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Canada engaged in colonial intervention in Afghanistan
Canadian Prime Minister Stephen Harper reiterated his Conservative government’s commitment to an expanded Canadian Armed Forces (CAF) intervention in Afghanistan last Thursday, just hours after four CAF soldiers had been killed and ten wounded by Taliban insurgents. The press, which lauded Harper’s resolve, has called Thursday “the bloodiest day yet” in Canada’s Afghanistan intervention. In the coming days, the World Socialist Web Site will report on the reaction in Canada to the mounting CAF casualties in Afghanistan. The following article was published in French on July 25.
Since the election of a minority Conservative government in January, the Canadian media has launched a propaganda offensive aimed at rallying public opinion behind the expanded and increasingly bloody military intervention that the Canadian Armed Forces (CAF) is mounting in southern Afghanistan.
Two thousand three hundred Canadian soldiers are at the head of a NATO-US counterinsurgency campaign in the Kandahar region, while a team of some 20 Canadian military and civilian personnel are acting as special advisors to the US-installed government of Hamid Karzai.
In the middle of May, the Conservative government succeeded in ramming a motion through the House of Commons that endorsed its decision to prolong the Canadian intervention in Afghanistan for another two years to February 2009. At the same time, Prime Minister Stephen Harper announced that Canada will offer to assume command of the NATO-US occupation of Afghanistan for one year, beginning in February 2008.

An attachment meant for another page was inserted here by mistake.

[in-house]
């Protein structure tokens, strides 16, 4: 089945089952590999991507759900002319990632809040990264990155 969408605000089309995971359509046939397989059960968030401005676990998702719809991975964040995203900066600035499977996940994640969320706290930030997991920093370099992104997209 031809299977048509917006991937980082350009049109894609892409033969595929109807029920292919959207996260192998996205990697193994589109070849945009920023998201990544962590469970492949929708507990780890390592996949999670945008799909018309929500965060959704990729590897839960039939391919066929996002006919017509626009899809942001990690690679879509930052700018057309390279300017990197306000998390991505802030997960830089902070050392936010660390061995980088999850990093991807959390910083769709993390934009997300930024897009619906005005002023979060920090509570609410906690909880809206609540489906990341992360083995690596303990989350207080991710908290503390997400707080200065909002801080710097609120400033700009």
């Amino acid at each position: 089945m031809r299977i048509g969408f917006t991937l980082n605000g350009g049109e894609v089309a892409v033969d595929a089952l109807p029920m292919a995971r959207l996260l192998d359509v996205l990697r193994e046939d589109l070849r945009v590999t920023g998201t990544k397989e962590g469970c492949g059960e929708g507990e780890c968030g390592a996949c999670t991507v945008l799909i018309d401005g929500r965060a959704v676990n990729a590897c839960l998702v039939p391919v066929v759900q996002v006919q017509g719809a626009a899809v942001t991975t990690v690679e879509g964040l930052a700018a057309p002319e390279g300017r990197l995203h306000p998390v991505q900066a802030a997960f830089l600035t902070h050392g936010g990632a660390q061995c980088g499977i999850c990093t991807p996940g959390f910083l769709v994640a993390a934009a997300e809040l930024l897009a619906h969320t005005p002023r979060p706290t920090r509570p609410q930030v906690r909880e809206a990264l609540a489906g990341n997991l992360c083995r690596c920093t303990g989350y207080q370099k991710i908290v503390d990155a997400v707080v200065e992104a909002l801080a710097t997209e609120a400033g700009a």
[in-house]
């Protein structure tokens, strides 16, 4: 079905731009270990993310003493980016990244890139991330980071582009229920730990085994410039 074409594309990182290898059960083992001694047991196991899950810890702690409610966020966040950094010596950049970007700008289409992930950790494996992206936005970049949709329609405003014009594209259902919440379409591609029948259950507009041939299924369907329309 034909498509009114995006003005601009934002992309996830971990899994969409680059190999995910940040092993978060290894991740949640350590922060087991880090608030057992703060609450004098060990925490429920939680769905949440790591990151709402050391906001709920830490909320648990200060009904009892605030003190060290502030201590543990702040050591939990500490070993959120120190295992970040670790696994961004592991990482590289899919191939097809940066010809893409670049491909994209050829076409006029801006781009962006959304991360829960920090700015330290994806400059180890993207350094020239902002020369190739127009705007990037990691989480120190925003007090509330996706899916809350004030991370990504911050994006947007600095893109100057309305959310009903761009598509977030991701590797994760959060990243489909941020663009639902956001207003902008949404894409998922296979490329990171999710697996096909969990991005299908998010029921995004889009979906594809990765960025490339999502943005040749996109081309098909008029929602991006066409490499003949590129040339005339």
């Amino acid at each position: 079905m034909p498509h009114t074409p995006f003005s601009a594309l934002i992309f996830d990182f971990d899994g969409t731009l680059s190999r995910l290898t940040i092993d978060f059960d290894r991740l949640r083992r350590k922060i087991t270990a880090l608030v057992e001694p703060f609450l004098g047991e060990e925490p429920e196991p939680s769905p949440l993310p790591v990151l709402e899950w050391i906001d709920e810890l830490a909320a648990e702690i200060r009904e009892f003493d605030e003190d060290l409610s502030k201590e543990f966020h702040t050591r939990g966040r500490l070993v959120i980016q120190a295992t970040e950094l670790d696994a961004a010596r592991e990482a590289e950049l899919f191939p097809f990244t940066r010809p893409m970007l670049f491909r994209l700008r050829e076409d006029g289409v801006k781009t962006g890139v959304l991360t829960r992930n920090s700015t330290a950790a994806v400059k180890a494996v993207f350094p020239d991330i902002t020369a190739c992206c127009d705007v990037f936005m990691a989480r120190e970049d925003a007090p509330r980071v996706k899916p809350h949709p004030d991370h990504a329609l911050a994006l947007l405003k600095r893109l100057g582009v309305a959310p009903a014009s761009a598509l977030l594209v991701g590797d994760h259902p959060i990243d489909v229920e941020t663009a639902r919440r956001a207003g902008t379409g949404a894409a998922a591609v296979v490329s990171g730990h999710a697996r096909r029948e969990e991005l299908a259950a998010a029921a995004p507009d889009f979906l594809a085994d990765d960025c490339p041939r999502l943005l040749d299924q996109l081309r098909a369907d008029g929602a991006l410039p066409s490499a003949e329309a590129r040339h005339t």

Like the American military, the CAF is embedding journalists in its combat units with the aim of conscripting the corporate media as cheerleaders.
Embedded journalists must promise not to report on a long list of “non-releasable information,” including the rules of engagement that specify when CAF soldiers are authorized to fire their weapons. Journalists also face expulsion from their host military base if they spend “an inordinate amount of time” covering nonmilitary activities, such as the plight of the Afghan people, including the conditions in the schools and hospitals and the supply of electricity and drinking water. Nor can their articles be published without their first being vetted by CAF officers at the base.